Quail Hunting in Mississippi
There are a
number of public lands that are open to quail hunting in
Mississippi, including Wildlife
, National Forests, National Wildlife
Refuges, and U.S. Army Corps of Engineers lands (see links below).
The presence and abundance of quail on these areas vary depending
on habitat quality and quantity. Black Prairie, Charles Ray Nix,
and Hell Creek Wildlife Management Areas (WMA) are managed with an
emphasis on quail and other small game by the Mississippi
Department of Wildlife, Fisheries, and Parks. Hell Creek WMA
currently offers quail hunting through a permit process (hunt dates
February 18-24, 2013). Permit applications, when available, can be
A limited number of permits are
issued by a random drawing of applications. Black Prairie and
Charles Ray Nix WMAs are currently closed to quail hunting. All of
these areas are open to bird dog training during specified dates.
Check area regulations for quail hunting and dog training dates. A
Wildlife Management Area User Permit (may be purchased anywhere
hunting licenses are sold) is required of anyone using a WMA,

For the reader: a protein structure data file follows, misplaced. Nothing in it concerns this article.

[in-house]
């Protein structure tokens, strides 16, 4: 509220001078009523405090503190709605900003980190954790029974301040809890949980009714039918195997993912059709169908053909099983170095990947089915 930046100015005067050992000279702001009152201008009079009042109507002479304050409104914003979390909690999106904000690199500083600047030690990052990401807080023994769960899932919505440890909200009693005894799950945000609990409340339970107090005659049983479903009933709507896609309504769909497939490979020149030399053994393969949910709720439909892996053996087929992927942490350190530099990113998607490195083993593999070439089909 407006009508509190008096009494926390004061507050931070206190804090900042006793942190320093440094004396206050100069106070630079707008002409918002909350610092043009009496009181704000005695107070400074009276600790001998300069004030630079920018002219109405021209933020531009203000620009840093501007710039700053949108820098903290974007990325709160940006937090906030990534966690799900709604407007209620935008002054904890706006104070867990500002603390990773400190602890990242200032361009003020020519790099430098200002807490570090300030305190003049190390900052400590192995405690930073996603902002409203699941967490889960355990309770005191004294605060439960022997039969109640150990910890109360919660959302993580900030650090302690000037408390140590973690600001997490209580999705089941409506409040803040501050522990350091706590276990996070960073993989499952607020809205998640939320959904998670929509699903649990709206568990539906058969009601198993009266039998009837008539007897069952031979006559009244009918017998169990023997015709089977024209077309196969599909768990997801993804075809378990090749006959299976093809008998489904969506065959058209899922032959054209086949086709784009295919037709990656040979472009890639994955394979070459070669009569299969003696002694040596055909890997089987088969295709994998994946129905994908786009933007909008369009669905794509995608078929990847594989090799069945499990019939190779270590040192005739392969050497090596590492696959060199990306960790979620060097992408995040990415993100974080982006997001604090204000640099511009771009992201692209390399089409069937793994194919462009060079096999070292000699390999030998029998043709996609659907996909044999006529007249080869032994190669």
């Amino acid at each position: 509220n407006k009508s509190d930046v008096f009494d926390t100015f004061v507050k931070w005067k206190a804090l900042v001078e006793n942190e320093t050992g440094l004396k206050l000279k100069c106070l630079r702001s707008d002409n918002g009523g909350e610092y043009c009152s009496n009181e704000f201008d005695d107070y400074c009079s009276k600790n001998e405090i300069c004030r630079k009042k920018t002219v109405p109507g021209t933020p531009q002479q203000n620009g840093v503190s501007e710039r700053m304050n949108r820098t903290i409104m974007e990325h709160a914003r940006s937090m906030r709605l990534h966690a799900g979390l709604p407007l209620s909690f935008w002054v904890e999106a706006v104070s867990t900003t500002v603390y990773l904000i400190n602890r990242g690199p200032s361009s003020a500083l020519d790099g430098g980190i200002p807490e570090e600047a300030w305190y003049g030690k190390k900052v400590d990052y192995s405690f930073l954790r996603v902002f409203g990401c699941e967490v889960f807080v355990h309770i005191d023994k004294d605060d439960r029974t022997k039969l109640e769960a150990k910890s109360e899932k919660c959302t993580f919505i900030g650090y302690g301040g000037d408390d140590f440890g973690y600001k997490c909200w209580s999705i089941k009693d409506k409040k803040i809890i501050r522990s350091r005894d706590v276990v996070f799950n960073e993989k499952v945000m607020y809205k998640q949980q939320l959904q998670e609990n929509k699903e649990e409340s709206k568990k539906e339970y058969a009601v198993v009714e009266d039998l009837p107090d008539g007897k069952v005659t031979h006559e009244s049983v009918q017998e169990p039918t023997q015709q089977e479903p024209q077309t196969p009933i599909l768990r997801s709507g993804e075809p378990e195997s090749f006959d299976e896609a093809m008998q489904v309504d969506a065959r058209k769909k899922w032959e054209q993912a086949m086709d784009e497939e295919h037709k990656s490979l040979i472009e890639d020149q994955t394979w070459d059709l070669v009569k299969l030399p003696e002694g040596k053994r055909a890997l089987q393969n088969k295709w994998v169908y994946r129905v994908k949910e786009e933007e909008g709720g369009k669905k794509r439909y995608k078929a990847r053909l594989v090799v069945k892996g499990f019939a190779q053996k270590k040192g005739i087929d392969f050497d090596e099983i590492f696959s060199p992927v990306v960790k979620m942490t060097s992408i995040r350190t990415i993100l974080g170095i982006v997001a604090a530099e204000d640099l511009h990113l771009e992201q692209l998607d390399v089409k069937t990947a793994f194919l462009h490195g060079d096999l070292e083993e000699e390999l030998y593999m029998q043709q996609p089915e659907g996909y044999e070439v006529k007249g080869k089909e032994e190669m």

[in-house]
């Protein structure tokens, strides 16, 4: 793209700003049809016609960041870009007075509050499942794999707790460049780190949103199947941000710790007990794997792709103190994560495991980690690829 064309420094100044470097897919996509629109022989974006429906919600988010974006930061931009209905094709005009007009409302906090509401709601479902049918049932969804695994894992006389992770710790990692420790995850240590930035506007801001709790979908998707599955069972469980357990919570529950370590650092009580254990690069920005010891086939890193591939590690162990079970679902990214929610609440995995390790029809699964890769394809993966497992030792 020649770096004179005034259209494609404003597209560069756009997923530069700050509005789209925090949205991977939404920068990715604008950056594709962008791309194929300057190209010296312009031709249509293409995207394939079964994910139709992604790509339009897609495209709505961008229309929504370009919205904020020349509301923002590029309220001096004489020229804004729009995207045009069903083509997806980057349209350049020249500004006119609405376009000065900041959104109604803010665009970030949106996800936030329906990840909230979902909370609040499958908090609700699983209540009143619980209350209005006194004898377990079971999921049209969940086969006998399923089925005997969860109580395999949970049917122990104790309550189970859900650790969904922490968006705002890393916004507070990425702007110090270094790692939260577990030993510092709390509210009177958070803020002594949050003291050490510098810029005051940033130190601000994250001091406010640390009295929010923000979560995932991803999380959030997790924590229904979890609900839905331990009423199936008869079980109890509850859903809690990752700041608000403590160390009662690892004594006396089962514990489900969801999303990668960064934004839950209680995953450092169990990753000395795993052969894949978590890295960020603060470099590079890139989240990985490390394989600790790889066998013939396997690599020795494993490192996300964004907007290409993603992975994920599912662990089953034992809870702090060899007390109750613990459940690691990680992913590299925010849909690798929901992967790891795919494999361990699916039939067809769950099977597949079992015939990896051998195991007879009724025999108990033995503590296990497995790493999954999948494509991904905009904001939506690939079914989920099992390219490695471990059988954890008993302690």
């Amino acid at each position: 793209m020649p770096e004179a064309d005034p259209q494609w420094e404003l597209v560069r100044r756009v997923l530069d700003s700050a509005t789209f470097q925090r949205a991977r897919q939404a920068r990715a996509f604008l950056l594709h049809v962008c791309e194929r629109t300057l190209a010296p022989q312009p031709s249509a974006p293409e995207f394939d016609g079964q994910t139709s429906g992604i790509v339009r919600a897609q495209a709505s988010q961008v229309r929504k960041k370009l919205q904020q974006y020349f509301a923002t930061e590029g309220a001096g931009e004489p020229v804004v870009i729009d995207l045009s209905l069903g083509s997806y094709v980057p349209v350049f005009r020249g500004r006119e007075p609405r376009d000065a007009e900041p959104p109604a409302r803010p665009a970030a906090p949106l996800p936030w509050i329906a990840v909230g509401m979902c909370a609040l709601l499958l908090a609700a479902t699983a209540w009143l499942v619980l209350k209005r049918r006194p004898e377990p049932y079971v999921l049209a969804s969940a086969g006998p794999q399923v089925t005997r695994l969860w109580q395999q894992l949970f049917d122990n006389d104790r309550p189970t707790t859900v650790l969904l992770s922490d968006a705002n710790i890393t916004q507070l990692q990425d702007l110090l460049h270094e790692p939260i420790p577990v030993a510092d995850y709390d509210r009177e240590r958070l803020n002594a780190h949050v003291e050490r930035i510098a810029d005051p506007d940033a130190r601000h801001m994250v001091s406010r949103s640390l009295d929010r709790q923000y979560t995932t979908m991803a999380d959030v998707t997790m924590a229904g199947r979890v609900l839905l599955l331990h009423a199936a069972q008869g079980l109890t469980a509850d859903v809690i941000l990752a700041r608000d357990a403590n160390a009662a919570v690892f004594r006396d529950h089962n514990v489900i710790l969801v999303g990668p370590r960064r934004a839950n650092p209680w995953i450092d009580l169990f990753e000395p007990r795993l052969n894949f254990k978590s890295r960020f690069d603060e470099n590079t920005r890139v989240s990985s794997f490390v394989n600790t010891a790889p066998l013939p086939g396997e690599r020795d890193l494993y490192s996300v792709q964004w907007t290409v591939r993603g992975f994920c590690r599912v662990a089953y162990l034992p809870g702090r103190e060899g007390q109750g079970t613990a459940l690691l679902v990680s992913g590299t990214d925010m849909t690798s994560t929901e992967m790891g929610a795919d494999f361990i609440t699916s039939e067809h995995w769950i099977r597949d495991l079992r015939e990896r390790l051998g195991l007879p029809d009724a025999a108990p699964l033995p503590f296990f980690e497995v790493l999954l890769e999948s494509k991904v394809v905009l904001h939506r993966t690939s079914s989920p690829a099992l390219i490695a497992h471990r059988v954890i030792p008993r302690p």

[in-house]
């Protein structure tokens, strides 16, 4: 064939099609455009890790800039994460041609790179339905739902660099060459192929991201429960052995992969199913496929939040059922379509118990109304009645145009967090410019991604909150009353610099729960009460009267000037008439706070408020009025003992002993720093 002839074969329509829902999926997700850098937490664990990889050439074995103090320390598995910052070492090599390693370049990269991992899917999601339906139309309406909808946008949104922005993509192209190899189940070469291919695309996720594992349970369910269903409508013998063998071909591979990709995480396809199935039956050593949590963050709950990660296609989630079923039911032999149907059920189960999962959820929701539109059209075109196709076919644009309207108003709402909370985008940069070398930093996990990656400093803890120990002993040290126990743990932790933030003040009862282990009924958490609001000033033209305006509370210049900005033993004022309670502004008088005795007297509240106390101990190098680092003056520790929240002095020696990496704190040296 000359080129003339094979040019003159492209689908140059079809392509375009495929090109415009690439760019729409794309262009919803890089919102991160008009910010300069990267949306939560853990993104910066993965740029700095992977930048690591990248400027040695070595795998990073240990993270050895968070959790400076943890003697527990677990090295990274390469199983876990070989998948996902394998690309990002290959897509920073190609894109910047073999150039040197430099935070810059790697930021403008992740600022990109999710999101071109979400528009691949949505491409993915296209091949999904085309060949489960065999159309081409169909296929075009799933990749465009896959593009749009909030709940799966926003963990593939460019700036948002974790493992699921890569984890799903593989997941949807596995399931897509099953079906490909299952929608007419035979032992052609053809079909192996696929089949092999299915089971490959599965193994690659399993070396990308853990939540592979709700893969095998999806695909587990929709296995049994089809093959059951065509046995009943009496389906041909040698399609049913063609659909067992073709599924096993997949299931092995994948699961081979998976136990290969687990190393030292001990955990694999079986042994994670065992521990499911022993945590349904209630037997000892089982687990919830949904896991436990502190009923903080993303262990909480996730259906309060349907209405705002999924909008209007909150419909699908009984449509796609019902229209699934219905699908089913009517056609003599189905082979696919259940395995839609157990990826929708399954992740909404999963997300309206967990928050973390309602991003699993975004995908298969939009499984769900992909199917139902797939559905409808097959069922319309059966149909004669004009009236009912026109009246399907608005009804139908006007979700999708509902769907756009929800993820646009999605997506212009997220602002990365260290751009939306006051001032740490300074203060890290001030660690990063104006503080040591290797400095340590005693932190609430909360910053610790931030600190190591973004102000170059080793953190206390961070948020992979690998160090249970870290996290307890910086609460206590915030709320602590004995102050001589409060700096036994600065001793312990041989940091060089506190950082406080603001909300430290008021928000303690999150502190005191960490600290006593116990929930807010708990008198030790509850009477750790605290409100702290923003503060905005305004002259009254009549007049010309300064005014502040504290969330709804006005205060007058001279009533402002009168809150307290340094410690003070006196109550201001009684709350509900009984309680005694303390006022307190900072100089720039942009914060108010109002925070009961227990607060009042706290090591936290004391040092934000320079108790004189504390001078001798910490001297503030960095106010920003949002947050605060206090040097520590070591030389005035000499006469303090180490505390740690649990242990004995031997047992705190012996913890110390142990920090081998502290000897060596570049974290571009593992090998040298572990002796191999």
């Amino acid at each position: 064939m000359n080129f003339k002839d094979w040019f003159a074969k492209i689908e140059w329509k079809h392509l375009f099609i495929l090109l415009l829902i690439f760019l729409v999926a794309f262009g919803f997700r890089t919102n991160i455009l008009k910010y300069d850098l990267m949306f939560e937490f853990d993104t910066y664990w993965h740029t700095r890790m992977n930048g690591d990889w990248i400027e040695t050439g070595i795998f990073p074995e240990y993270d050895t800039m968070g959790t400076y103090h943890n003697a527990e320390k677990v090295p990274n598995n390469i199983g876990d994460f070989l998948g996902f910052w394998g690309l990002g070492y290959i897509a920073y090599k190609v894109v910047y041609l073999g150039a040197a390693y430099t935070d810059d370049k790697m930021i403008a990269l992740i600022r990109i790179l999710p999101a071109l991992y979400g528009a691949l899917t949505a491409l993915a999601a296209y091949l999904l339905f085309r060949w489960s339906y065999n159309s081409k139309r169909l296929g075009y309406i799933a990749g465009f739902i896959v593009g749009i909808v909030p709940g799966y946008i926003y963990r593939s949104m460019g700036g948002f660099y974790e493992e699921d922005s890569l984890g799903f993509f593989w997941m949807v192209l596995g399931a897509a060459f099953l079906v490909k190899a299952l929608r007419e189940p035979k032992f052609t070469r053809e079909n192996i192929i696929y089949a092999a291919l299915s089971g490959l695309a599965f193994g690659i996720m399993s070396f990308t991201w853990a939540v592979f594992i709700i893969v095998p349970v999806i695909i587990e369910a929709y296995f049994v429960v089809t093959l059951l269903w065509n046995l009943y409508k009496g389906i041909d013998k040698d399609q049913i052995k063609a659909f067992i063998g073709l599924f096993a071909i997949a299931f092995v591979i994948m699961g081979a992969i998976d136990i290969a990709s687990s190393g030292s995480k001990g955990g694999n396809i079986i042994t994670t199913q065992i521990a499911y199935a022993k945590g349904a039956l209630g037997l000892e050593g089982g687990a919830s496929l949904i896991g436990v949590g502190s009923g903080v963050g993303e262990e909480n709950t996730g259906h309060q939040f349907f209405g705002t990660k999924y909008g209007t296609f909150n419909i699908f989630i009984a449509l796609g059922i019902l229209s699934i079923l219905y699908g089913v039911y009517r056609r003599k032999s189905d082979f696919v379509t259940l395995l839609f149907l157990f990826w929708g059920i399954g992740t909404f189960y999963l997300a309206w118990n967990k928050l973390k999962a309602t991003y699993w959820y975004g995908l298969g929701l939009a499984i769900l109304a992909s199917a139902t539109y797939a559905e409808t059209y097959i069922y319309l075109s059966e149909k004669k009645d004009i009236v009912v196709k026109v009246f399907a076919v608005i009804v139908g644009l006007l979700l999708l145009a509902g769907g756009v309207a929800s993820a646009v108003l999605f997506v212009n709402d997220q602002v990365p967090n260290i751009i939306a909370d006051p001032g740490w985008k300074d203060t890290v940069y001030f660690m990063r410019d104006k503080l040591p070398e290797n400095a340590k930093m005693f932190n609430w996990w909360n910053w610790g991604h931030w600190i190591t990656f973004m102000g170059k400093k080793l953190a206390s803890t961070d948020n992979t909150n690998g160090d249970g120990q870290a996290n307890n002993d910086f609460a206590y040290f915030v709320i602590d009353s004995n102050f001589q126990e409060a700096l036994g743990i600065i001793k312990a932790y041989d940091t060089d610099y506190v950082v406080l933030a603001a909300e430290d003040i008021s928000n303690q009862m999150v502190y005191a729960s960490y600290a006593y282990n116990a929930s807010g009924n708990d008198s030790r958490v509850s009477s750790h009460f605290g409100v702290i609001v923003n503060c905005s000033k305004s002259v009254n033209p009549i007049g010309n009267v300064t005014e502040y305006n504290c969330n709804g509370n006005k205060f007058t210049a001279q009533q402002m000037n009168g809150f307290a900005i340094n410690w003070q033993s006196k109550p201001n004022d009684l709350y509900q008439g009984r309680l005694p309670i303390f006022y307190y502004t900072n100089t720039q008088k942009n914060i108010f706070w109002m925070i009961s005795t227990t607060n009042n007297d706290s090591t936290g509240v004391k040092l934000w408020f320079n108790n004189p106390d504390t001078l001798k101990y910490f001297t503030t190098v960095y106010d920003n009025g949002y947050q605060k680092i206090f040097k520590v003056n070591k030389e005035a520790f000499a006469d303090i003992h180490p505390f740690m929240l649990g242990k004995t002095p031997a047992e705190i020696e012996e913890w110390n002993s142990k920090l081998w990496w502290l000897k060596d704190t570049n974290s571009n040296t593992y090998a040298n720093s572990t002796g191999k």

unless exempt from purchasing a hunting and fishing license.
offer some quail hunting opportunity. For more information, contact
Rick Hamrick by email at email@example.com
or contact our Jackson Office at 601-432-2199 Monday - Friday, 8 am
to 5 pm CT.
Photos by Marco Nicovich
Click on the Links Below for License or Season Information
Click on the Links Below for Public Land Locations, Regulations,
3-year Trends in Breeding Season Quail Call-counts on
* Special permit quail hunts only.
** Quail season is currently closed on these areas.
A "zero" count does not necessarily
mean there are no birds present, and large differences in counts
between years are likely due to variation in calling activity
rather than severe population "crashes." Population density,
breeding pair status, weather, and other factors affect calling
activity. Listening stations are established at regular intervals
throughout a given area to get a general sample of relative
population abundance. Evaluating a snapshot of several years of
breeding season call-count data provides relative population trends
on a given area.